What's up? I hope things are going well. I just finished orientation - what about you? I understand this has been a difficult journey but be proud you made it to the point of receiving this letter! Keep it up! I hope by the time this reaches you you have made friends, learned Dutch, and had unforgettable adventures! You know everyone at home is 100% behind you so I hope you haven't let the idea of missing home stop you - go for it. It's difficult to anticipate the state of your life upon getting this but remember, this is what you wanted! Shaker will be there forever and sometimes I understand it's difficult to keep this in mind but it's true. Things will pass and this experience will slip away, please make it everything you wanted. Taste everyday and take Dutch life one hour at a time because before you know it you'll be bound for Tulane (crazy huh!?). Really though - it's hard to know what to say but if things are amazing when you get this think about how far you'll have come (no Dutch, some days just wanting to quit...)! Keep an open mind on the rough days and cherish the good ones.

                             I Love You!

Sunday, May 16, 2010

Because I Love Them

Liz, Me, David, Joss - Afscheid Feest!

Going into Eindhoven

Love Is All You Need 
We're cheesy - Francesco, Crystal, Maya, Caitlin, Lauren, Zudik 
2 weeks. 14 days. This is unreal. 

Wednesday, May 12, 2010

Omdat Nu Alles Te Snel Gaat

I haven't written in a month. Oops. I couldn't have ever predicted that happening at the beginning of this year when every week had tons of new discoveries to share with my commentary to accompany them. But now I stand on the other side of the adventure which was my spring traveling spree. I even had two paragraphs written before I left for Denmark and Sweden but just got distracted and never finished. I've never dreaded writing a blog post like I am this one because I have no clue what to say anymore or maybe I just don't want to say what I need to...either way I'll include what I wrote about 10 days ago. 

 "27 days. Less than a month. Less than 4 weeks. Then it's done. Recently my emotions ride up and down like a roller coaster. Did I wish this year away? Who knows. But now I see it so differently, maybe only because I now sit on the other side. If you look at it reversely, when I was 27 days in, it was September 17th. On that very day I wrote a blog about how difficult Dutch was and how boring it was having no friends. Dutch is still difficult, but I have a grip on it. And friends? Luckily, they're great. After an amazing week in Rome with school I feel closer than ever with my friends and feel a little tinge inside me everytime I say goodbye to them now, knowing that there won't be many more moments like this - casually taking off by bike to return home as if nothing is ending. But for me it is, it rapidly is. I am beginning to realize the state I will be in when I leave this country - it is colloquially know as the "hot mess." There is something about this incomplete, random life here that has grown on me. I'm more accustomed to life here than I would've been able to  predict on September 17th. To the point where I went from 6 entries that month to ONE in April!! Shows how busy I was.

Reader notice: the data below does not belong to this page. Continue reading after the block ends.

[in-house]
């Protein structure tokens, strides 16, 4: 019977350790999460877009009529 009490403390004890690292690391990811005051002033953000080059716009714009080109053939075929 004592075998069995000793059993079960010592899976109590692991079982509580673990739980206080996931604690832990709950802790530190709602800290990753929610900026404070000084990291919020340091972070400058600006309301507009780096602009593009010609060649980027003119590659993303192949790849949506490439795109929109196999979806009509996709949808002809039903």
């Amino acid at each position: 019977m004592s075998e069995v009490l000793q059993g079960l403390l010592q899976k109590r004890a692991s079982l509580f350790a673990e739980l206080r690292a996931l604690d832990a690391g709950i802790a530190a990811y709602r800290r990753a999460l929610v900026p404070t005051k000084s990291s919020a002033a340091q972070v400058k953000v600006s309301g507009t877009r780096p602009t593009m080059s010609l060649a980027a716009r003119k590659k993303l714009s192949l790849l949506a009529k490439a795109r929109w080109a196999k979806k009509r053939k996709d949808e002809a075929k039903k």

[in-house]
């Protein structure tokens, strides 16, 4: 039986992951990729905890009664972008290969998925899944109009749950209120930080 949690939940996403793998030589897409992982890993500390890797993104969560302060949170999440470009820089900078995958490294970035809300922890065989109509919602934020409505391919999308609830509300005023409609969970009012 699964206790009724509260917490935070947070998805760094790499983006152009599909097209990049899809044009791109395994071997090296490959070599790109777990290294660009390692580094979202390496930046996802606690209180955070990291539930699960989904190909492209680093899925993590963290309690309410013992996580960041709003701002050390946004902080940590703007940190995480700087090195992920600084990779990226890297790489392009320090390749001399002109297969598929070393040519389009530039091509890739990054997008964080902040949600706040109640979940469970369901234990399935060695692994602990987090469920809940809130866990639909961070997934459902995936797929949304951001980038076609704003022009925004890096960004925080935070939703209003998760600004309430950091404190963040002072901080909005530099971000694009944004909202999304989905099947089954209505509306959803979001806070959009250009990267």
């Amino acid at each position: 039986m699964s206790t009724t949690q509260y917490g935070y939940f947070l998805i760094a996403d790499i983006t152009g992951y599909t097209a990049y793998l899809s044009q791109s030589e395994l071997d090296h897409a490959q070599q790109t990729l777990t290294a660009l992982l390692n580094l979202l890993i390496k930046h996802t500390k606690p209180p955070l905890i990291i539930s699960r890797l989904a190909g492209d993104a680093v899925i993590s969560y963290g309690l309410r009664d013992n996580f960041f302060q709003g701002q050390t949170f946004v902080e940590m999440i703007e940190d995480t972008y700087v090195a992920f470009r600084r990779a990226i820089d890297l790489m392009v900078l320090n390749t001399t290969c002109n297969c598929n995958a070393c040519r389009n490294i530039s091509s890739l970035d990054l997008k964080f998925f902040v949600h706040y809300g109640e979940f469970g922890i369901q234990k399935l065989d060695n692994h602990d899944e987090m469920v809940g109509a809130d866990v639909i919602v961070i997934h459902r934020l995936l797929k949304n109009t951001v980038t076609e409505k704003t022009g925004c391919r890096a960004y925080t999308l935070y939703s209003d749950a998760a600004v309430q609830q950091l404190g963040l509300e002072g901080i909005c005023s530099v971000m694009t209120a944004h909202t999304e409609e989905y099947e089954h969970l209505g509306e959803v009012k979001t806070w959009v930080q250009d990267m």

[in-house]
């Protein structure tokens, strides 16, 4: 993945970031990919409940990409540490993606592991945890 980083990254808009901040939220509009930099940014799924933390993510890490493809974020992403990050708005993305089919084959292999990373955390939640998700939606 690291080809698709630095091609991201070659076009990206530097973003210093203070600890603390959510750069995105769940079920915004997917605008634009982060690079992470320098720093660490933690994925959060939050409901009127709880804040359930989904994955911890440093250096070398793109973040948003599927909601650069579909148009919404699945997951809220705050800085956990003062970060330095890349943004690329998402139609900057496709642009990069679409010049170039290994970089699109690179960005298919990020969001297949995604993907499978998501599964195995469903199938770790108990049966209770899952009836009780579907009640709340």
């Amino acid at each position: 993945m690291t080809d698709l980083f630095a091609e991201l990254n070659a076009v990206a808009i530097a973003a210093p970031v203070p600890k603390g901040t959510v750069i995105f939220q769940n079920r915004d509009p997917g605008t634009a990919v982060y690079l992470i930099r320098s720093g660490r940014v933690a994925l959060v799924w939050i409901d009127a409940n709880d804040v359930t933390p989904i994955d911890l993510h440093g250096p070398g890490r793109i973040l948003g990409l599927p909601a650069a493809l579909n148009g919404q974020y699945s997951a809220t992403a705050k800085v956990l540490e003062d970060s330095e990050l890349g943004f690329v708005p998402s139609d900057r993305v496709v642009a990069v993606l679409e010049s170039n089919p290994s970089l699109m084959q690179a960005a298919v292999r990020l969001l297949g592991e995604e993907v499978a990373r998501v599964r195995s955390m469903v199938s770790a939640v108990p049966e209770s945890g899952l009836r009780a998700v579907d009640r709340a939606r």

2 weekends after my parents left AFS got most of together once again, this time to visit Antwerpen, a large city in the Flemish part of Belgium fairly close to me here in Eindhoven. The weekend was of course filled with good laughs and a lot of reconnecting, after the long winter and thaw out which followed where we each seemed to proceed with our own adopted lives. For me I am sure there were some people I will not see again during my time in the Netherlands and therefore, possibly never again. This is the constant struggle of AFS. You make the connections of a lifetime, but they are so captured within this measureable amount of time, any further is uncertain. I believe it is therefore the responsibility of every AFSer to continue with their exchange without inhibitions and walk forward into life at peace with the way their year went."